As of January 2008, there were 92 mining applications in Mindoro according to MGB. From 1995, six Financial or Technical Assistance Agreements (FTAA) covering a total of 474,336 hectares or 33% of Mindoro Island. In 2006, the Provincial Government of Occidental Mindoro approved the MT survey for the so-called development stance.

Aglubang Mining Corporation, the local partner of Intex Resources Philippines, a Norwegian company, has been given MPSA in 2002.

The Mindoro Nickel ProjectDubbed as the Mindoro Nickel Project, was a billion dollar venture of a Norwegian company, MINDEX Resources Development, Inc. Mindex was issued an exploration permit on March 14, 1997 by MGB-Region IV-B to a 9,720 hectare concession for nickel/cobalt deposits in the Municipality of Sablayan in Occidental Mindoro and Victoria, Oriental Mindoro.

After series of protests and passage of resolutions (which were done mostly by the Province of Oriental Mindoro) against the mining operations, there was a short lull. In 2007, Intex Resources Philippines Inc. whose Norwegian parent firm Intex Resources ASA came into the scene, claiming a more responsible and friendly approach in promoting the so-called sustainable mining. Aglubang Mining Corporation remains as local partners.

The Mindoro Nickel Project is said to be ambitious. With the company’s vision of “responsible mining with innovative exploration and development in focus”, Intex claimed that theirs is the most environmentally safe type of mining.

The company claimed that they will employ surface-near mining without blasting or employ open-pit mining and strip-mining. Immediate rehabilitation and reforestation shall be done after each mining activity. The mining concessions cover four major rivers responsible for the irrigation and water sheds in Mindoro Island. Mindoro Island, particularly, Occidental Mindoro is now the food basket of Region IV. Mining industry is seen as the key to economic development not only of the Philippines but many of our local leaders.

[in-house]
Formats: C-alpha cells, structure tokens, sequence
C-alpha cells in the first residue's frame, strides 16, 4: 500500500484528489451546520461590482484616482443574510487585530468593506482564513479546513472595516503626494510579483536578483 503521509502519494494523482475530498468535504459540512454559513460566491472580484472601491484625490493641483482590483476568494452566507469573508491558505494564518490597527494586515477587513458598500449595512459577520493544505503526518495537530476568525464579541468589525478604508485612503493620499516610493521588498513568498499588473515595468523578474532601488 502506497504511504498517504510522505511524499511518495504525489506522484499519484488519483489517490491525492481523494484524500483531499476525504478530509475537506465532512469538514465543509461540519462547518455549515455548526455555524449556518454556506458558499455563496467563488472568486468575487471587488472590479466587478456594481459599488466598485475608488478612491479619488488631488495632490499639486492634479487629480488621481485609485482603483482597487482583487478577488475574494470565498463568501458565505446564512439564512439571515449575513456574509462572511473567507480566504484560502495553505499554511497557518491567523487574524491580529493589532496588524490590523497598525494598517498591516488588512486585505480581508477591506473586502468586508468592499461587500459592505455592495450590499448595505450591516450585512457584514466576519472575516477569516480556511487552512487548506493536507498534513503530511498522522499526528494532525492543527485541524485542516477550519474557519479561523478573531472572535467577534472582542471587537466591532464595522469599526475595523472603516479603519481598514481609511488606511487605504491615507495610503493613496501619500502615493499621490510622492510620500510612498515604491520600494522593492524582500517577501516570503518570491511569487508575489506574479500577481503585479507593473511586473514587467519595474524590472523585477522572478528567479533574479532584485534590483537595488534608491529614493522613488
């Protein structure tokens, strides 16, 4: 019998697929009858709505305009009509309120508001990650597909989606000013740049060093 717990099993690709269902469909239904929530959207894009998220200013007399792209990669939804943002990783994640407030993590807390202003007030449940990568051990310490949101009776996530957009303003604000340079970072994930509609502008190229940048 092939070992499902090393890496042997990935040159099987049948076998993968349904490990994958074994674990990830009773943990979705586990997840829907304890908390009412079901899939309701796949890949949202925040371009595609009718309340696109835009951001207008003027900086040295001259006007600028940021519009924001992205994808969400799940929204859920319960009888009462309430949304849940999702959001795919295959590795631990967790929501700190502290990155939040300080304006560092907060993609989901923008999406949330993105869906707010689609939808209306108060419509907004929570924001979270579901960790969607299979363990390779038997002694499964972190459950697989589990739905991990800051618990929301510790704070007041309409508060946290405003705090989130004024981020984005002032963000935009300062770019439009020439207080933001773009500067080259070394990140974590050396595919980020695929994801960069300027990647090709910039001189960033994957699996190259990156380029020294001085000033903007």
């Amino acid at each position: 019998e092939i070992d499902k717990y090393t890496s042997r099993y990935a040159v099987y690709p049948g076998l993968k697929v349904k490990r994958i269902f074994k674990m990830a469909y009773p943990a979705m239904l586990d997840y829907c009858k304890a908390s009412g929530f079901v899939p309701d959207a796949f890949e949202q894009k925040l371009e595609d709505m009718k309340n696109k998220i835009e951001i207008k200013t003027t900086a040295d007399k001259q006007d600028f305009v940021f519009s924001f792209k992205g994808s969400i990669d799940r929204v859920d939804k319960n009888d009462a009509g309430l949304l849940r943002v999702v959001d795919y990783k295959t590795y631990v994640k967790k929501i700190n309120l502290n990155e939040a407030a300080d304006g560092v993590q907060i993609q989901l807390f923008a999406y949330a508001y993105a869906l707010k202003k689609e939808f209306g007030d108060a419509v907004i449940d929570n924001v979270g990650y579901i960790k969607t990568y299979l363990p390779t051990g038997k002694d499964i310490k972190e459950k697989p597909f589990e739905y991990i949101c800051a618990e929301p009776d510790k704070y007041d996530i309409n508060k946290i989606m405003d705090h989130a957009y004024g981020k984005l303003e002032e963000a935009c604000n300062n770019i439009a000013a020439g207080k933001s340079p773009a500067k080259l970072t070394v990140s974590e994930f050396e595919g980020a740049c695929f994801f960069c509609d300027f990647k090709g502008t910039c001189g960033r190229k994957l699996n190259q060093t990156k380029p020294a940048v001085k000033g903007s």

Resistance to MiningSince 1997, the people resist mining activities in the province. The Rio-Tuba experience in Bataranzza, Palawan which is being mined by Rio Tuba Nickel Mining Corporation is also in its way both to economic and environmental destruction. The mining strategies in Rio Tuba will be replicated in Mindoro according to critics.

Because of massive anti-mining campaign, Mindoro is a hotspot, declaring an all-out offensive against the revolutionary movement including the activists. The Municipality of Sablayan, Occidental Mindoro unanimously passed Ordinance No. 2007-GO03B, prescribing a 25-year moratorium on mining activities. Besides, Mindoro is promoted not as a mining province but as a premier destination for eco-tourism.

Impact of Mining on WomenBy opening our province to the mining companies, some job opportunities are created for our people.

Women are tied up with nature. Women first bear the negative impact of the so-called development.

Indeed mining can bring prosperity to the nation. Especially if the mines extracted from the land is utilized for industrialization and not for export wholly to highly-industrialized countries. For hundred of years, our country is mined yet we remain poor. The revitalization of the mining industry through the Mining Act of 1995 is seen as the key towards industrialization and countryside development. Mining is not only a social but a theological issue. Coincidentally, the top-brass in Intex and other mining concessionaires applying in Mindoro are all men!

Minerals that are mined do not benefit the people of the land, but are taken out of the country. Will the poor people of my land benefit from it? Will the mining industry in Mindoro save the starving child of a Mangyan or free our country from debt?

Minerals like copper, nickel, gold and iron are non-renewable resources. The stewardship of the earth is our responsibility; women and men alike. God placed us in a Garden known as Mindoro. If we let Intex and other mining companies to exploit our lands, we are liable first to the Creator and to our children. Until the Mining Act of 1995 is scrapped the people must remain vigilant to protect our land. The women of the organization used informal way during the massive anti-mining campaigns. Years after our anti-mining activities, we are again gaining ground. The people of Mindoro, particularly the women is not against mining. What we are against is the intrusion of foreign mining companies to plunder our minerals. We are against large-scale mining because of its sure damage to the environment and the people.

Mindorenos in particular and the Filipino people in general want sustainable mining – a mining industry that will benefit the majority of the people and will help bring abut a more humane and prosperous society.